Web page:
A transit employee who fatally shot 9 co-workers and killed himself at a Northern California rail yard was “highly disgruntled” long before carrying out the latest U.S. shooting rampage, the county sheriff said on Thursday.
Local authorities have declined to speculate on a precise motive for the gun violence that flare up on Wednesday in San Jose, California, noting that their work at the scene could take days, assisted by the FBI and the Bureau of Alcohol, Tobacco, Firearms and Explosives.
The gunman’s feelings about his workplace at the Santa Clara Valley Transportation Authority (TVA) “may have contributed to why he targeted” his co-workers, Sheriff Laurie Smith said in a written statement.
“Based on recent developments in the investigation we can say that the suspect has been a highly disgruntled VTA employee for many years,” Smith added.
The statement identified the gunman as 57-year-old Samuel Cassidy whose identification had been widely reported by media outlets since soon after the shooting.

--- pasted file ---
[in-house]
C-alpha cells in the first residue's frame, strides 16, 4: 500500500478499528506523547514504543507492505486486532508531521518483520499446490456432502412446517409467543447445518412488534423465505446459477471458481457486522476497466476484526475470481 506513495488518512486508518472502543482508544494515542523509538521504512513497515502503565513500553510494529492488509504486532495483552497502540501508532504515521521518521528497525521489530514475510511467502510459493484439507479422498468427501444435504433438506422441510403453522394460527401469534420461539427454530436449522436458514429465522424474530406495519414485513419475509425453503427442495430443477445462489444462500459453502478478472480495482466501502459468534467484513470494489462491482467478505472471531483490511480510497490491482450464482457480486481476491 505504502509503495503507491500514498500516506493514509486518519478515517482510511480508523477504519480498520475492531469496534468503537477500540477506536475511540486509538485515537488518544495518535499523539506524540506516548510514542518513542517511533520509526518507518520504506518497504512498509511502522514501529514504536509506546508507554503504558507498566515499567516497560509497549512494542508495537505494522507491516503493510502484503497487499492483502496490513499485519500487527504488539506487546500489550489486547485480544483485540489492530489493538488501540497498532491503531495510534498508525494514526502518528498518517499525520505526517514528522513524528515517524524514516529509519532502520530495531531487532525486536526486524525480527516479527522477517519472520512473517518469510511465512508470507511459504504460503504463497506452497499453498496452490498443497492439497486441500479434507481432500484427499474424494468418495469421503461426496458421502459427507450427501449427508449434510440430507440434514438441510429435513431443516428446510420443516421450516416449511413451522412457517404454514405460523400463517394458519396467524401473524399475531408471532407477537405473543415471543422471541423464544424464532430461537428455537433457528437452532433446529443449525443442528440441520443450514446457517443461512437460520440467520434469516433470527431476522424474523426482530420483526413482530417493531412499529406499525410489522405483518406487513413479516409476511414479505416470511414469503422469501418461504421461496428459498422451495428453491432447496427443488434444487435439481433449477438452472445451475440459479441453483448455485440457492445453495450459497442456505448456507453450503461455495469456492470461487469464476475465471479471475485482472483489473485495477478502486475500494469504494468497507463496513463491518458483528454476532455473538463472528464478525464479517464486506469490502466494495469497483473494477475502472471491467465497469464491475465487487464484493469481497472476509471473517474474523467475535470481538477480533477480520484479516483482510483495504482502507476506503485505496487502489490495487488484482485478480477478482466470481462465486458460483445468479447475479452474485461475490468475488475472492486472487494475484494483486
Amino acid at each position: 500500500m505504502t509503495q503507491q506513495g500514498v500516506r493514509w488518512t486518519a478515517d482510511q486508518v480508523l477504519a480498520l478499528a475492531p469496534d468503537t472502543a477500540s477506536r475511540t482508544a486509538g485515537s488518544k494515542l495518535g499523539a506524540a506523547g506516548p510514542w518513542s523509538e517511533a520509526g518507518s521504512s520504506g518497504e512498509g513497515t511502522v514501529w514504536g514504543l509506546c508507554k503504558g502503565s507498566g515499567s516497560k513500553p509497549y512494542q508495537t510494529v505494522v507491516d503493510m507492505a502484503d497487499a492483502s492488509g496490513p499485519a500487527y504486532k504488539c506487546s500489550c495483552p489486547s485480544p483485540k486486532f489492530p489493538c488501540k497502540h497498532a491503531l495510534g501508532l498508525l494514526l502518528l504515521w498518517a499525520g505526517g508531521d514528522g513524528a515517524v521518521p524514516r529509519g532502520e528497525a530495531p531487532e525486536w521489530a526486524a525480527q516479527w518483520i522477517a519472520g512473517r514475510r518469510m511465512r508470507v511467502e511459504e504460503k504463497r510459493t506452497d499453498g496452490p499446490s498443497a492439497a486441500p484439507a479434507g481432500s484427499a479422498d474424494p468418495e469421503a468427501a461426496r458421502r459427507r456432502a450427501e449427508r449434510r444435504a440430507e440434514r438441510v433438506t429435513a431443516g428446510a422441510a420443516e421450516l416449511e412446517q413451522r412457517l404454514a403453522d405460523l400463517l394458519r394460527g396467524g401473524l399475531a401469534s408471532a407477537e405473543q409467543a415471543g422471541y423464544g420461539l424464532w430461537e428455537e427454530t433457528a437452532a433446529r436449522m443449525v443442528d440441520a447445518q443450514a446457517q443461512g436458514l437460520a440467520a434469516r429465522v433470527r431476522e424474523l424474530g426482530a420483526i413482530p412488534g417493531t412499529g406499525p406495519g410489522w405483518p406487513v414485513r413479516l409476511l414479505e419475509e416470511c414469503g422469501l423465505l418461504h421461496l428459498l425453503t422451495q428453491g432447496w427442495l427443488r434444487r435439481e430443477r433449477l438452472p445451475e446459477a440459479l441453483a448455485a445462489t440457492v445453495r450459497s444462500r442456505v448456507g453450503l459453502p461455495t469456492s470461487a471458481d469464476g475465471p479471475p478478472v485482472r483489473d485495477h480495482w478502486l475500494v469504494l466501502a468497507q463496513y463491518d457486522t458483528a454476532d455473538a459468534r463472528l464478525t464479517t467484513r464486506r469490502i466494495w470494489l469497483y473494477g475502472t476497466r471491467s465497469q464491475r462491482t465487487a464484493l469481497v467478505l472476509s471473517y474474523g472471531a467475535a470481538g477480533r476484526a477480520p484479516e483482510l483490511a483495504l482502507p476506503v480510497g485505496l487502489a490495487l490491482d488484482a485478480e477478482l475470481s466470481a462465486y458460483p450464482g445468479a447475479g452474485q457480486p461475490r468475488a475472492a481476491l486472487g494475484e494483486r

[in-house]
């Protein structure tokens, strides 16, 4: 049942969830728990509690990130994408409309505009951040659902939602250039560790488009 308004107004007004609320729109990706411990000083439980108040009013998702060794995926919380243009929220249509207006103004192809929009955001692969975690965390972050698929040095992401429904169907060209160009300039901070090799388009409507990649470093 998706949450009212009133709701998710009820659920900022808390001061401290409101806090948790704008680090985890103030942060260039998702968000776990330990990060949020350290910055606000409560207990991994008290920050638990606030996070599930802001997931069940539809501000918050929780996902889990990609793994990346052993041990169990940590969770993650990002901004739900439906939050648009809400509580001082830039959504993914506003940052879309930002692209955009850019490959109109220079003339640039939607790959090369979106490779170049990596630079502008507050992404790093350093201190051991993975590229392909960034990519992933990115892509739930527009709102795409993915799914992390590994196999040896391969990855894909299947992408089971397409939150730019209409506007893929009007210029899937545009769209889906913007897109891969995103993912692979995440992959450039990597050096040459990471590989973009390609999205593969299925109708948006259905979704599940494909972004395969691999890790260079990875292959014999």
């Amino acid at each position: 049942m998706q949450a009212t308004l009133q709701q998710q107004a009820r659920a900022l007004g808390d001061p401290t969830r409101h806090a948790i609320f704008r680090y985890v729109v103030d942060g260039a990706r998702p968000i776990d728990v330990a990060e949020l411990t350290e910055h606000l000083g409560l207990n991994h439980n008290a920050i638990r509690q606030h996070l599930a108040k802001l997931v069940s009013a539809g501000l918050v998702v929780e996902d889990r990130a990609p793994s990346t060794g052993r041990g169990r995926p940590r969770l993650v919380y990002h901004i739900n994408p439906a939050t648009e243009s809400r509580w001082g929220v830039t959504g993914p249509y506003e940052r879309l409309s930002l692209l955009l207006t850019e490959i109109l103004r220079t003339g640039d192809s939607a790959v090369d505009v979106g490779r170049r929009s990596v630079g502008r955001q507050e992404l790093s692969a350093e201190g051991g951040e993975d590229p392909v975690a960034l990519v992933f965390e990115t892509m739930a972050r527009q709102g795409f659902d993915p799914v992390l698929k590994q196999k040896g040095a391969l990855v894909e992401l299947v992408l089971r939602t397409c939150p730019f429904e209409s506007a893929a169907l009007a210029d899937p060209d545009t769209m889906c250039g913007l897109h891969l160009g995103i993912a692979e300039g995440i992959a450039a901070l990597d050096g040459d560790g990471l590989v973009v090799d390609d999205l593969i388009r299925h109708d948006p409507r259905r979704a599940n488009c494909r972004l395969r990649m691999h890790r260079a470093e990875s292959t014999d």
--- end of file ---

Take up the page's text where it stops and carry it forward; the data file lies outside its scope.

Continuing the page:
The gunfire occurred just after a morning union meeting at a light-rail maintenance yard about 50 miles south of San Francisco in the heart of Silicon Valley. According to Smith, Cassidy shot himself minutes later as police arriving on the scene closed in.
Cassidy and the 9 victims gunned down were all employees of the Santa Clara VTA. The victims were found in 2 buildings on the site, near the city’s airport.
U.S. customs and border officers arrested Cassidy in 2016 as he returned from the Philippines and found that he professed a hatred of his workplace, the Wall Street Journal reported, quoting a Department of Homeland Security memo.
At the time Cassidy had in his possession “books about terrorism and fear and manifestos … as well as a black memo book filled with lots of notes about how he hates the VTA,” the Journal cited the memo as stating.